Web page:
Co-Founder & CEO, Whole Foods Market
Conscious Capitalism: How Purpose Can Affect Stakeholder Integration, Leadership, and Culture
John Mackey, co-founder and co-CEO of Whole Foods Market, has taken the natural and organic grocer from a single store in Austin, Texas in 1978, to a $15.7 billion Fortune 500 company and a top U.S. supermarket with more than 460 stores and 87,000 Team Members across the U.S., Canada and U.K. In 1981, Austin’s worst flood in history almost bankrupted the original store, and community efforts to save it shaped Mackey’s leadership philosophy to “do right by your stakeholders and they’ll do right by you.”
While devoting his entire career to providing shoppers with high quality natural and organic foods, Mackey has also focused on building a more conscious way of doing business. He led the company through more than 20 acquisitions, took Whole Foods Market public in 1992 and plans to grow to the company to 1,200 stores.
For 18 consecutive years, Fortune magazine has included Whole Foods Market on its “100 Best Companies to Work For” list. The company was named “America’s Healthiest Grocery Store” by Health Magazine, the top retailer for seafood sustainability by Greenpeace and one of “America’s 25 Most Inspiring Companies” by Forbes. Fortune also ranked Whole Foods Market first in the food and drug store industry and No. 20 overall for the magazine’s “Most Admired Companies” list.
Mackey has been the visionary for many successful programs at the core of Whole Foods Market. He created the Whole Planet Foundation in 2005 to help end poverty in developing nations. The foundation has committed more than $49 million and disbursed $33 million worldwide, supporting more than 3.3 million people in 59 countries where Whole Foods Market sources products. Thanks to Mackey, Whole Foods Market was the first national grocer to set and implement standards for humane farm animal treatment for the meat products it sells. In 2007, he launched the Local Producer Loan Program to help local farmers and food producers expand their businesses through low-interest loans. Since its inception, the company has disbursed $15 million in loans to more than 200 unique suppliers company-wide and recently pledged to increase the budget to $25 million.
Most recently, Mackey has focused on returning to the company’s roots around healthy eating and lifestyle choices. A staunch advocate of healthy eating education, he laid the foundation for health and wellness programs for team members and customers.
In 2003, he was named Ernst & Young’s Entrepreneur of the Year Overall Winner for the United States and Bon Appétit magazine’s “Tastemaker of the Year”. Vanity Fair called him “Best Provider” in its “Best of the Best in 2004,” Institutional Investor magazine rated him second on its “Best CEOs in America” list in 2005, and Barron’s put him on their “World’s Best CEOs” list in 2006. In 2008, he received an honorary Doctorate from Bentley College. And, in 2011, MarketWatch called him CEO of the Year and Fortune magazine called him “Businessperson of the Year.” Most recently, Esquire magazine named him one of the “Most Inspiring CEOs” and Fortune named him one of the “12 Greatest Entrepreneurs of Our Time” and “The World’s 50 Greatest Leaders.”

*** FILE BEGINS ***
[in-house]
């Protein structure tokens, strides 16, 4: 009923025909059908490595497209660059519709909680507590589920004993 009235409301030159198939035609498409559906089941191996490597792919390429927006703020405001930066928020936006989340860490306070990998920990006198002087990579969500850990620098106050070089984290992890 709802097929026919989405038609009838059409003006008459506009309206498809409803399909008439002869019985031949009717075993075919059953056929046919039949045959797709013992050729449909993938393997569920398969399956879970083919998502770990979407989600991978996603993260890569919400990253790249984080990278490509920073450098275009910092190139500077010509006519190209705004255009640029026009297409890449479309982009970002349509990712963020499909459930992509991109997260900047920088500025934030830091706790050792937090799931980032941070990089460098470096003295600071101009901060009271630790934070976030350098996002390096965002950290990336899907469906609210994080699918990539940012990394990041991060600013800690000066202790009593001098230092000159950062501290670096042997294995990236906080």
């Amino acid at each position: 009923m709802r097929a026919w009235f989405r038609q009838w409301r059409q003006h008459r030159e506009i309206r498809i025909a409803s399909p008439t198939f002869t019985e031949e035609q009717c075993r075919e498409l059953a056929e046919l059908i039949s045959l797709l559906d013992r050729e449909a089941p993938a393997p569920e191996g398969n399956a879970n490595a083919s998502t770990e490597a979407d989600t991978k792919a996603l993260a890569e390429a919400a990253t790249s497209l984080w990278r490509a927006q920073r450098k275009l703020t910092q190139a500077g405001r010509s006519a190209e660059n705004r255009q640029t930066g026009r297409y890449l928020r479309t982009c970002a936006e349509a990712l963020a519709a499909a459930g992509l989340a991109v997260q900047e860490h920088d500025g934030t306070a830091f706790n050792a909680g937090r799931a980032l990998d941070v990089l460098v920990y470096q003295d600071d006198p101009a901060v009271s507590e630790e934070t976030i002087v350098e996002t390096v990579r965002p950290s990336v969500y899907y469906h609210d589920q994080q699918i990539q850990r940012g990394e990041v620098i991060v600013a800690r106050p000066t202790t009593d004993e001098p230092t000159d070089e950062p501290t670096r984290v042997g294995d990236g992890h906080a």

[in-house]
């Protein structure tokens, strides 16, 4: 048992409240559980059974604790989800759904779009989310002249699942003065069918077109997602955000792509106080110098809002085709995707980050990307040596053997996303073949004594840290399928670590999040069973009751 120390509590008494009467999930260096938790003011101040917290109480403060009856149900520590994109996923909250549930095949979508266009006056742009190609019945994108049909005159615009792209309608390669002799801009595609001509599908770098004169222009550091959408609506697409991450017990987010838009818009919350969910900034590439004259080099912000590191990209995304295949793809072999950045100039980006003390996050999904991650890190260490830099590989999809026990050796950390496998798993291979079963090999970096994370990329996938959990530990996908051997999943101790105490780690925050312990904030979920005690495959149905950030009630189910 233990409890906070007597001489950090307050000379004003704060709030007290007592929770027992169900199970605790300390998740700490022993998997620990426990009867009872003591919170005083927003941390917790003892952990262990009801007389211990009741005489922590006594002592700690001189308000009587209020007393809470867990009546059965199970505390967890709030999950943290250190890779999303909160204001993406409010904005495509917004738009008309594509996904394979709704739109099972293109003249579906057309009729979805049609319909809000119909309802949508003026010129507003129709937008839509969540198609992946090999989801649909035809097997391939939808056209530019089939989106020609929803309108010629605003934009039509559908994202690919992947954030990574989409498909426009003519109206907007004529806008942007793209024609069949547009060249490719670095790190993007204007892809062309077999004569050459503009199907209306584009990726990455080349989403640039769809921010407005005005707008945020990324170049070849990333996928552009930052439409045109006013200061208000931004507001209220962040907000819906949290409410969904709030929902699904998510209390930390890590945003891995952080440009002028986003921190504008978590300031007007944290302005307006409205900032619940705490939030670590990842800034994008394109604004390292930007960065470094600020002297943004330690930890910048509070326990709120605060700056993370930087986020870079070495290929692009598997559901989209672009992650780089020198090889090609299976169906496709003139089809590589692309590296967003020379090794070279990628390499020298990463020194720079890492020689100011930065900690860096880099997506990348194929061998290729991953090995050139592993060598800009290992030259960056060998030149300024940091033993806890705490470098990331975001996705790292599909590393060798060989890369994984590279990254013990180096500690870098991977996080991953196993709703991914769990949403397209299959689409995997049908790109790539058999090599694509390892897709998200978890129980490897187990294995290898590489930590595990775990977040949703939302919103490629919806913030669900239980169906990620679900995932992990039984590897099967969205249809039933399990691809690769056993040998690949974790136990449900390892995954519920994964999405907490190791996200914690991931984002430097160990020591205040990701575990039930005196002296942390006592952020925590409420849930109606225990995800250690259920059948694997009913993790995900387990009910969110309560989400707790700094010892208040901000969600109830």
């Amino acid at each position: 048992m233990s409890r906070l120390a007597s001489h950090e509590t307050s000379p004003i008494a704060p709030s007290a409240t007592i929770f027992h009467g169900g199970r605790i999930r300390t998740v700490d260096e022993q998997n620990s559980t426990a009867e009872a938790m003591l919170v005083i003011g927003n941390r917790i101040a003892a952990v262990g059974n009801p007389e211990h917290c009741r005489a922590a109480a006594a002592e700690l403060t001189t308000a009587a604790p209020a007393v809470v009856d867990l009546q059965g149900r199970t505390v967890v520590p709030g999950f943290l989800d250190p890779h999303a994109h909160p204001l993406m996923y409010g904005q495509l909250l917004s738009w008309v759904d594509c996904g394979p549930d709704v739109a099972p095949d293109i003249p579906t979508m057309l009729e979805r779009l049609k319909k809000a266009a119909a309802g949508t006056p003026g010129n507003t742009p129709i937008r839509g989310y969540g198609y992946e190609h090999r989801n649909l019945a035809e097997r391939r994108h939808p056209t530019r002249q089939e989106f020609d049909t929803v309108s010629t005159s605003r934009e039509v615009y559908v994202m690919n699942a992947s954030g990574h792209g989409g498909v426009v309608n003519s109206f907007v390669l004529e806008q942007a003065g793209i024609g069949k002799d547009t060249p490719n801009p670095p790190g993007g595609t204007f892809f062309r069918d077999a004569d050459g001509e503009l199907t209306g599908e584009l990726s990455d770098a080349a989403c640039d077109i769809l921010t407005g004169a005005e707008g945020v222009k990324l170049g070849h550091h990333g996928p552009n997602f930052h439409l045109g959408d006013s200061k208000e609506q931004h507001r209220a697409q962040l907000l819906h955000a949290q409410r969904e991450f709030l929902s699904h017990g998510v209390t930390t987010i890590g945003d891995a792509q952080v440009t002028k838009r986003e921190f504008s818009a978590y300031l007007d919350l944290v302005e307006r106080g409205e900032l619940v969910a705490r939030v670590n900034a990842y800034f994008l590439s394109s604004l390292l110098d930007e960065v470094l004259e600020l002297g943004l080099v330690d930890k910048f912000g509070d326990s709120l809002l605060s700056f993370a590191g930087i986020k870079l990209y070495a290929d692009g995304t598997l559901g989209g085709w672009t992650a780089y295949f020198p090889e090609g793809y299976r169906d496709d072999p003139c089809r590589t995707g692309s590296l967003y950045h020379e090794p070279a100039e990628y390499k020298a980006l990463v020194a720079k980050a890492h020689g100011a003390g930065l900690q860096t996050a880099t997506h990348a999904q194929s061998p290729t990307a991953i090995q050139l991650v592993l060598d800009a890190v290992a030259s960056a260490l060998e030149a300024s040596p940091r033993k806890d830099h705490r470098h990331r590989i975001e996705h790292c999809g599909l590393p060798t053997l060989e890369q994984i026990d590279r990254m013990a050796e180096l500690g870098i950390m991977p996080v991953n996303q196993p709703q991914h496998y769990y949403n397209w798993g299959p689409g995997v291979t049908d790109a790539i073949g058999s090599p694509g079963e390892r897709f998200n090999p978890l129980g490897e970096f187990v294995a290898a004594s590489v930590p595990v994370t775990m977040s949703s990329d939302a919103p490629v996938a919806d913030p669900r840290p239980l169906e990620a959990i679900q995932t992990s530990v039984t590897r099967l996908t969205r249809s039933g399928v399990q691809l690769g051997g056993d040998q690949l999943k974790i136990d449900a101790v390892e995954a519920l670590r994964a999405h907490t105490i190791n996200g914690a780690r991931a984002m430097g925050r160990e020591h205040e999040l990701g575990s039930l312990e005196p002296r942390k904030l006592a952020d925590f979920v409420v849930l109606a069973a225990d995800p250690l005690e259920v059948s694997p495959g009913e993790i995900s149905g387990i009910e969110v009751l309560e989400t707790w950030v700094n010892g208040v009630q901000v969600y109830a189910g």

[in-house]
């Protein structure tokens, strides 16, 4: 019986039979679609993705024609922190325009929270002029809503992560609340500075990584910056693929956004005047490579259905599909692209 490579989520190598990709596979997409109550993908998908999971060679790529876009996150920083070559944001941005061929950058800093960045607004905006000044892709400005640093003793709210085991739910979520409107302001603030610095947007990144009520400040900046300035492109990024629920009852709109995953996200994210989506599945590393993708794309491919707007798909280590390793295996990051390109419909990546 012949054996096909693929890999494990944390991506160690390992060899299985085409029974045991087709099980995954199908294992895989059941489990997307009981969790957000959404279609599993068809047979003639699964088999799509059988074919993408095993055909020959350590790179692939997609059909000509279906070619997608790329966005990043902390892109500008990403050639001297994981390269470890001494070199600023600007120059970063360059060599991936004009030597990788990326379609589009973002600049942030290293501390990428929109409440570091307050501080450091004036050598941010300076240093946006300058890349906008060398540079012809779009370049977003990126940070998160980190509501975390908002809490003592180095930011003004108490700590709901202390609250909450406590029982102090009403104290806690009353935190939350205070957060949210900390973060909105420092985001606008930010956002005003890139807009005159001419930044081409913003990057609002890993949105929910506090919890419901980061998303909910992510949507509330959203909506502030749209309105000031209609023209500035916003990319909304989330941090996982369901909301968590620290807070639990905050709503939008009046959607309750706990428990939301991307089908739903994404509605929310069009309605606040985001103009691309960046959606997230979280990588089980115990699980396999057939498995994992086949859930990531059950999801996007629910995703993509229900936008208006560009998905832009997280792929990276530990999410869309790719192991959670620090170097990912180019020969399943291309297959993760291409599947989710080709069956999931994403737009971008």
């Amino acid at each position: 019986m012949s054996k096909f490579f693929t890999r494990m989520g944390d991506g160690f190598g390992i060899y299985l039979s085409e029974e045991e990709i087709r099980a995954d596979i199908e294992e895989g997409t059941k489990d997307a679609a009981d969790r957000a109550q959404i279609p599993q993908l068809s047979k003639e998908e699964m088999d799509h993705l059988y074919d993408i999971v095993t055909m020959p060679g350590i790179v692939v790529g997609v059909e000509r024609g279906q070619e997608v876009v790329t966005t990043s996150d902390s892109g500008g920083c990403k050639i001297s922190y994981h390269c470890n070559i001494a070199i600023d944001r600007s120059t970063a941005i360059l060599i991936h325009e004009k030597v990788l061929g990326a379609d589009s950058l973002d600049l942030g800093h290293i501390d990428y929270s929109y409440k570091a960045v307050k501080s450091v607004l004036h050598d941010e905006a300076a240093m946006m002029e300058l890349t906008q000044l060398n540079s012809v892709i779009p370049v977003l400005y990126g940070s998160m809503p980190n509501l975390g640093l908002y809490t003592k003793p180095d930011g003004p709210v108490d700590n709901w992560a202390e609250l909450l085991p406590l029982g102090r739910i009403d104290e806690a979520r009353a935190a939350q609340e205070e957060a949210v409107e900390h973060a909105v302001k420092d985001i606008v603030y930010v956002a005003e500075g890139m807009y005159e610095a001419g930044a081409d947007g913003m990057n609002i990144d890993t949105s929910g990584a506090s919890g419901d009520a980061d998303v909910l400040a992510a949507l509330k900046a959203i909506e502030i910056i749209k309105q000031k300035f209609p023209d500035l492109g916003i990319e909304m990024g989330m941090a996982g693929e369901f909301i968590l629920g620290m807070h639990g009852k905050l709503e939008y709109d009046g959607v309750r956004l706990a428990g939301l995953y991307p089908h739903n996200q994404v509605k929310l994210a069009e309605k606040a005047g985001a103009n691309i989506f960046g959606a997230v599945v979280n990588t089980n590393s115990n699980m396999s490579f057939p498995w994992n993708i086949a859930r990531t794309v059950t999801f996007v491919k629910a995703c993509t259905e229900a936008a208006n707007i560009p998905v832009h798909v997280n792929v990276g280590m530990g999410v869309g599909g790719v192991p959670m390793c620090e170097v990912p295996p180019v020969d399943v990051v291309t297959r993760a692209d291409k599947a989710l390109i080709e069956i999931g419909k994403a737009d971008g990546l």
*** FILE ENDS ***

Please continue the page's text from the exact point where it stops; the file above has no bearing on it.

A strong believer in free market principles, Mackey co-founded the Conscious Capitalism Movement to challenge business leaders to rethink why their organizations exist and to acknowledge their important roles in creating value for all of their stakeholders in the interdependent global marketplace. This new business paradigm holds the potential for enhancing corporate performance while also advancing the quality of life for billions of people. He co-authored a New York Times and Wall Street Journal best-selling book entitled Conscious Capitalism: Liberating the Heroic Spirit of Business (Harvard Business Review Press 2013) to boldly defend and re-imagine capitalism while encouraging others to implement this way of doing business that is grounded in ethical consciousness.
Out of his respect for equity among Team Members, Mackey implemented a salary cap for all executives. He cut his own salary to $1 annually in 2006, and forgoes stock options and bonuses. He continues to work for Whole Foods Market out of a passion to see the business realize the potential for deeper purpose, for the joy of leading a great company, and to answer the call to service he feels in his heart.